Cultural shifts are always important for marketers whether marketing new products or existing products with new features and attributes. For examples nowadays cultural shift towards health and fitness has created a huge demand for exercise equipment, low calories and organic food and other fitness services. This cultural shift greatly influenced the consumer behavior throughout the world i.e. America, England and Europe and many parts of the world. People go to Gym and love organic and healthy food.

Culture is the combination of subcultures . If you are a Muslim, Hindu or Christian, your buying behavior will be influenced by different subcultures. It will affect your choice and preferences like your food, clothing, career goals and recreational activities.

Another cultural factor is the social class that can affect the consumer buying behavior in different parts of the world. For example, in the western world, both the lower class and upper might show the same buying behavior. But in other countries like India upper class have a tendency to buy luxury cars, gadgets, and personal care products. But people from the lower class are unable to spend money on these purchases.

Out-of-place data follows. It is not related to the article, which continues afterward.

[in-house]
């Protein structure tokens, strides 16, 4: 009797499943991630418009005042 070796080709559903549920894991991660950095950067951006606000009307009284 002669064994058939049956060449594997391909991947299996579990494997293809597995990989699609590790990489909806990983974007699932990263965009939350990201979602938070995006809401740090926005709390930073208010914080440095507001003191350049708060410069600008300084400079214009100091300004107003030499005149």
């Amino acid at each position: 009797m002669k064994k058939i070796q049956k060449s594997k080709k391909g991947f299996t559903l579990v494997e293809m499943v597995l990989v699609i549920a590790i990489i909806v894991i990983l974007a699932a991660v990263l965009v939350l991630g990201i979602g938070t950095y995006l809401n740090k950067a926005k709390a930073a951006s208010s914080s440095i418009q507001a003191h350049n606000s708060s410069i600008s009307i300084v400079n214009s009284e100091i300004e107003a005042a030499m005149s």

Social Factors

Social factors greatly influence the purchasing behavior of consumers. Social influencers are diverse and include family, school or work communities, social interaction or any group with which an individual interacts. It also includes an individual’s social class which comprises of education level, living conditions, and income.

Social Reference. For example, Last month I was eagerly needed a laptop. I went to a nearby market and purchased a MacBook Pro laptop. What factors affect my buying decision and why I purchased MacBook Pro. It was because my closest friend already having the same brand and he is quite satisfied with this product.

Family. Family plays an important role in the decision-making process. For example, if you are a married person, you will always prefer those products that would benefit both husband and wife.

Social Role and Status. Let us understand social role and status and how it affect consumer behavior. For example, you are a Chief Financial Officer in a leading organization, you are someone’s son, husband and father. your role can also affect the buying tendency of many people.

Personal Factors

Personal factors impact buying decisions and include age, economic situation and occupation. In considering personal factors, buying behavior is also influenced by habits, opinions and interests along with other personal issues.